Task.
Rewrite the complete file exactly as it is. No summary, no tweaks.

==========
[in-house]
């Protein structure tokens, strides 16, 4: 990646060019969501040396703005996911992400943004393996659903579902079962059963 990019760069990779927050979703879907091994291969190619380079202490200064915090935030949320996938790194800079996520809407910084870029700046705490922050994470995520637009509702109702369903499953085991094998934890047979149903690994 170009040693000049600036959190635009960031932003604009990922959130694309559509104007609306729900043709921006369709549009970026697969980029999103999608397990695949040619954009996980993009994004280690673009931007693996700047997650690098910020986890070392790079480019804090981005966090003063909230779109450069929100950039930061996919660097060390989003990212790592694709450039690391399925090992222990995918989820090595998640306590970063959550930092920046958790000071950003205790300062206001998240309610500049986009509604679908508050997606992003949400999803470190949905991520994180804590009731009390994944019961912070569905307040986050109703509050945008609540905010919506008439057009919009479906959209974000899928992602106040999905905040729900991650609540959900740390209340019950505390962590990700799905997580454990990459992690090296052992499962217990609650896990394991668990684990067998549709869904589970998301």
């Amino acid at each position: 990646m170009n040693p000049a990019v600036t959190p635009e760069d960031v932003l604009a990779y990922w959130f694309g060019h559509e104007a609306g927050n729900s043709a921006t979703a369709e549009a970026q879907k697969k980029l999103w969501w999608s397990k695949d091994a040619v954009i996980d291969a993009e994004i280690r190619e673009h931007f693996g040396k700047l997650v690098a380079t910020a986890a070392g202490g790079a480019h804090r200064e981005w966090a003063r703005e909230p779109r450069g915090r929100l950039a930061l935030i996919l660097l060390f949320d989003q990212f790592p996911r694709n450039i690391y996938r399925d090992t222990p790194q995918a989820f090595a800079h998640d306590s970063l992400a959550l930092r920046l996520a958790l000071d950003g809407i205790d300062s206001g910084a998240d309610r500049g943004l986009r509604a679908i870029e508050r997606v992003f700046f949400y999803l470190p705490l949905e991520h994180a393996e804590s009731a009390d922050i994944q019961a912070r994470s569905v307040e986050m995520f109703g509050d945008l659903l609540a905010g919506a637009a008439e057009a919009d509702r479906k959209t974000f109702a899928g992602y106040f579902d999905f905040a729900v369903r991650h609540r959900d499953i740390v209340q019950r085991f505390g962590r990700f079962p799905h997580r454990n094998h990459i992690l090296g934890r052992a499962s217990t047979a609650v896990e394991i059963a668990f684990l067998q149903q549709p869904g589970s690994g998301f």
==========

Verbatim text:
[in-house]
């Protein structure tokens, strides 16, 4: 990646060019969501040396703005996911992400943004393996659903579902079962059963 990019760069990779927050979703879907091994291969190619380079202490200064915090935030949320996938790194800079996520809407910084870029700046705490922050994470995520637009509702109702369903499953085991094998934890047979149903690994 170009040693000049600036959190635009960031932003604009990922959130694309559509104007609306729900043709921006369709549009970026697969980029999103999608397990695949040619954009996980993009994004280690673009931007693996700047997650690098910020986890070392790079480019804090981005966090003063909230779109450069929100950039930061996919660097060390989003990212790592694709450039690391399925090992222990995918989820090595998640306590970063959550930092920046958790000071950003205790300062206001998240309610500049986009509604679908508050997606992003949400999803470190949905991520994180804590009731009390994944019961912070569905307040986050109703509050945008609540905010919506008439057009919009479906959209974000899928992602106040999905905040729900991650609540959900740390209340019950505390962590990700799905997580454990990459992690090296052992499962217990609650896990394991668990684990067998549709869904589970998301």
């Amino acid at each position: 990646m170009n040693p000049a990019v600036t959190p635009e760069d960031v932003l604009a990779y990922w959130f694309g060019h559509e104007a609306g927050n729900s043709a921006t979703a369709e549009a970026q879907k697969k980029l999103w969501w999608s397990k695949d091994a040619v954009i996980d291969a993009e994004i280690r190619e673009h931007f693996g040396k700047l997650v690098a380079t910020a986890a070392g202490g790079a480019h804090r200064e981005w966090a003063r703005e909230p779109r450069g915090r929100l950039a930061l935030i996919l660097l060390f949320d989003q990212f790592p996911r694709n450039i690391y996938r399925d090992t222990p790194q995918a989820f090595a800079h998640d306590s970063l992400a959550l930092r920046l996520a958790l000071d950003g809407i205790d300062s206001g910084a998240d309610r500049g943004l986009r509604a679908i870029e508050r997606v992003f700046f949400y999803l470190p705490l949905e991520h994180a393996e804590s009731a009390d922050i994944q019961a912070r994470s569905v307040e986050m995520f109703g509050d945008l659903l609540a905010g919506a637009a008439e057009a919009d509702r479906k959209t974000f109702a899928g992602y106040f579902d999905f905040a729900v369903r991650h609540r959900d499953i740390v209340q019950r085991f505390g962590r990700f079962p799905h997580r454990n094998h990459i992690l090296g934890r052992a499962s217990t047979a609650v896990e394991i059963a668990f684990l067998q149903q549709p869904g589970s690994g998301f």